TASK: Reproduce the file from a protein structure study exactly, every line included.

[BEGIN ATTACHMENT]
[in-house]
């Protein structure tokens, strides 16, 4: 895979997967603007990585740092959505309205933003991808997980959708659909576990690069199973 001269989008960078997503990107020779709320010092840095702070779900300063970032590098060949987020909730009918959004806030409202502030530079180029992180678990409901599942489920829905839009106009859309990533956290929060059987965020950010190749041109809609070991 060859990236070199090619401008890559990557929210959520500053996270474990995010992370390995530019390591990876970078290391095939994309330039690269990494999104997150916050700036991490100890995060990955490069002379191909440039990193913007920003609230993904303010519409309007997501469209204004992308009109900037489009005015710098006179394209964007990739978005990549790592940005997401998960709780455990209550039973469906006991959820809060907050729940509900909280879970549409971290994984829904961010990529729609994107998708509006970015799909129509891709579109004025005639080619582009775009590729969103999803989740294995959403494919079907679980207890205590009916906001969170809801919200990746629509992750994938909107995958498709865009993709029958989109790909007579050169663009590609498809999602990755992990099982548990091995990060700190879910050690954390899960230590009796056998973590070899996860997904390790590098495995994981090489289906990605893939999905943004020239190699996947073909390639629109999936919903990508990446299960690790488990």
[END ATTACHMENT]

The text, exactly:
[in-house]
């Protein structure tokens, strides 16, 4: 895979997967603007990585740092959505309205933003991808997980959708659909576990690069199973 001269989008960078997503990107020779709320010092840095702070779900300063970032590098060949987020909730009918959004806030409202502030530079180029992180678990409901599942489920829905839009106009859309990533956290929060059987965020950010190749041109809609070991 060859990236070199090619401008890559990557929210959520500053996270474990995010992370390995530019390591990876970078290391095939994309330039690269990494999104997150916050700036991490100890995060990955490069002379191909440039990193913007920003609230993904303010519409309007997501469209204004992308009109900037489009005015710098006179394209964007990739978005990549790592940005997401998960709780455990209550039973469906006991959820809060907050729940509900909280879970549409971290994984829904961010990529729609994107998708509006970015799909129509891709579109004025005639080619582009775009590729969103999803989740294995959403494919079907679980207890205590009916906001969170809801919200990746629509992750994938909107995958498709865009993709029958989109790909007579050169663009590609498809999602990755992990099982548990091995990060700190879910050690954390899960230590009796056998973590070899996860997904390790590098495995994981090489289906990605893939999905943004020239190699996947073909390639629109999936919903990508990446299960690790488990």